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Saturday, December 30, 2006

the sun still shines for you

My grandmother was graceful.

I don’t think I ever heard her complain. She made nice comments, asked direct questions, and would occasionally drop a sharp and witty comment without changing her tone. Her laugh was quiet but I felt like she must be roaring inside.

When I was little we would spend time in the garden together. She would sit on a lawn chair while I brought her cans of dirt soup. If she ever got tired of this game, I never noticed, as she always played along in eating whatever I gave her.

For most of my life she has lived several provinces away. Living in New Brunswick earned her the nickname “far away grandma”. For a long time I knew her through Christmas cards, a note scrolled in perfect handwriting, and short phone calls.

Everything about her, her writing, her tone of voice, has always felt strong and confident. Years after her husband’s death she never slowed down once. She was even part of a bowling team.

This summer she flew to Vancouver for my cousin’s wedding. When we decided to dress up in Indian dress for a party she didn’t hesitate. She picked out a soft pink outfit in India town, a simple outfit at a reasonable price, and joined right in. I think I only ever saw my grandma wear soft pink, her clothes always spotless and without wrinkles.

When she pulled out her Indian pants from their package we discovered each pant leg was the size of her whole body. Rather than get upset she laughed. I never saw her show any kind of resentment.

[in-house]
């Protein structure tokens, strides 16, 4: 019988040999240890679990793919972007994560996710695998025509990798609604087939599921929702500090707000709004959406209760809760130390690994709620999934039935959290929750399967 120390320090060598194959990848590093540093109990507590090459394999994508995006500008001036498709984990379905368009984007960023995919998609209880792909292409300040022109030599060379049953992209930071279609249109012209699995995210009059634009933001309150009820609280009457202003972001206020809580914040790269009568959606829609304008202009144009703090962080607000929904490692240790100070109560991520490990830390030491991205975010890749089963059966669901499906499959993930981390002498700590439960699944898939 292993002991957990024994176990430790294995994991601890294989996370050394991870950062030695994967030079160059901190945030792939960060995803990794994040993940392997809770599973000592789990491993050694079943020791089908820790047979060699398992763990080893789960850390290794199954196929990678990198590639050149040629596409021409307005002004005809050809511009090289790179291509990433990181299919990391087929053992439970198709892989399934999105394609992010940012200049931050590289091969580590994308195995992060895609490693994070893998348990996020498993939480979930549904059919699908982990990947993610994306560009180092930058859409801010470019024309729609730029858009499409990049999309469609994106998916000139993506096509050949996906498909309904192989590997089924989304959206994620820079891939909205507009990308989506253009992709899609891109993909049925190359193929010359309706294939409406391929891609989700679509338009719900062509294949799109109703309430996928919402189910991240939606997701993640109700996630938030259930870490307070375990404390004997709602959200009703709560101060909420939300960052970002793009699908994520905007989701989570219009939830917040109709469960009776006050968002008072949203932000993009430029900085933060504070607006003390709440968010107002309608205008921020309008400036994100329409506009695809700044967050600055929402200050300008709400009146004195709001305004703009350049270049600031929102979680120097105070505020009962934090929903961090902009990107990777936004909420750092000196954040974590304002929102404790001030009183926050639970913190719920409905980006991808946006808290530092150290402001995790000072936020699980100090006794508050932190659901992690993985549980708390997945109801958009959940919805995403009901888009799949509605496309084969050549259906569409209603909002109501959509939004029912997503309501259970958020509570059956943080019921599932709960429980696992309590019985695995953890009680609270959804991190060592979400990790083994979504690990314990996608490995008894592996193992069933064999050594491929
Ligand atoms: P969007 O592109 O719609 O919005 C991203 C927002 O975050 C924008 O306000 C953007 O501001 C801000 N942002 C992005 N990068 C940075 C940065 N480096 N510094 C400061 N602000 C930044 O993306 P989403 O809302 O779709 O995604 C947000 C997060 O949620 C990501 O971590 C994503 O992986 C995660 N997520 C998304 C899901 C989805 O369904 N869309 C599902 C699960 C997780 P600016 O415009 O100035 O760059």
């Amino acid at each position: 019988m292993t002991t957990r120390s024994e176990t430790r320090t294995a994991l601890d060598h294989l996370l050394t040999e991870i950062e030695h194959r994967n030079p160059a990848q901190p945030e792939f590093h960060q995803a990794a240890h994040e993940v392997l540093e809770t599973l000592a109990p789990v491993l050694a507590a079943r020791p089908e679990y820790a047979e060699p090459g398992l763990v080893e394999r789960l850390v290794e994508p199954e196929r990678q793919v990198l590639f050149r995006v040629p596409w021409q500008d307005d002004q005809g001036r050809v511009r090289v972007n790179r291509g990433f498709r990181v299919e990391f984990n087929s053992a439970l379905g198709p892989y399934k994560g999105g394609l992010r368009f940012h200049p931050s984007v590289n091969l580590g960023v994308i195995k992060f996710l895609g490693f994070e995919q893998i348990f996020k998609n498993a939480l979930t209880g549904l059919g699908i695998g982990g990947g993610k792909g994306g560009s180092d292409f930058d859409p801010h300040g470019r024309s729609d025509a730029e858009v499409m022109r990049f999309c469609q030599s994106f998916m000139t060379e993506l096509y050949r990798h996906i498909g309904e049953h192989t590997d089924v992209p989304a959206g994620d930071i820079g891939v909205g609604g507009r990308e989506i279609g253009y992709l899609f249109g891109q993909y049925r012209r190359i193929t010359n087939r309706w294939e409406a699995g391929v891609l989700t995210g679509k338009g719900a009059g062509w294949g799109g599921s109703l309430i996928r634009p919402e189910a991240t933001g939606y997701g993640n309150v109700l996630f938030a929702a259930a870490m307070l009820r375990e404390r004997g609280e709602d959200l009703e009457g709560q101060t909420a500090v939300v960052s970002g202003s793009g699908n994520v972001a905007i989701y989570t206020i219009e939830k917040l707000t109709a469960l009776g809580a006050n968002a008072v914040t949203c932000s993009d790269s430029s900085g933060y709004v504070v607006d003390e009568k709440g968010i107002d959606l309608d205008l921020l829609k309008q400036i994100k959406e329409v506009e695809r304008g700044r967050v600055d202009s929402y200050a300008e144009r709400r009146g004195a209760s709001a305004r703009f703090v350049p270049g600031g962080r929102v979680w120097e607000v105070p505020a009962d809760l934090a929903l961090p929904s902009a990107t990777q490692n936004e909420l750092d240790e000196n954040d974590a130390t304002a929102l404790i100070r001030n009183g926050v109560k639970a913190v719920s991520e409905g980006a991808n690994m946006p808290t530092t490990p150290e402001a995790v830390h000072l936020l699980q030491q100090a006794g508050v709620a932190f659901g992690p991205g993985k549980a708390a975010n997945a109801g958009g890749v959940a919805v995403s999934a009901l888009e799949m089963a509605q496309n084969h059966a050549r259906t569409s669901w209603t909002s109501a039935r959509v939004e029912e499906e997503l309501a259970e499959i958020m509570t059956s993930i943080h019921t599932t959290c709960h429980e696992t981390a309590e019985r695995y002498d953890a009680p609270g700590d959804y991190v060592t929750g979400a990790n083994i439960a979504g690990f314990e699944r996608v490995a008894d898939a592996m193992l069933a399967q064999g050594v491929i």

At the party she looked stunning. She was a small woman, glowing in soft pink. My tall, dark haired, gorgeous cousin often took her by the arm, and was always making sure she was okay. When the photographer asked us to get into Charlie’s Angels stance, my grandma pulled a fierce face and put her hands into the shape of a gun. Her personality was full of good surprises.

She died this morning. It’s hard to accept. I spoke to her on Christmas morning and she sounded chirpy and well. My brother had thought of sending her a gift basket and she was happy about it.

I’ve been in a bit of a daze about it. The pain comes in waves. But like my grandmother, I’m going to be strong and confident. I’m going to take long walks, enjoy small pleasures, and maybe even go bowling once and a while.

Rest in peace Zillah Young, you’ve walked a long way.

ready for the party

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Friday, December 29, 2006

smiles for sale

My friend is scanning the room with his camera.

He pauses on me a second. I'm sitting in the corner of the room, using my hand as a microphone, and singing along to Elton John with great enthusiasm.

It's the last night of my Vancouver holiday and I decide to give it my all. I sing, dance, smoke, drink, play a fierce game of scrabble and eat all the chocolate and custard off of my friend's birthday cake.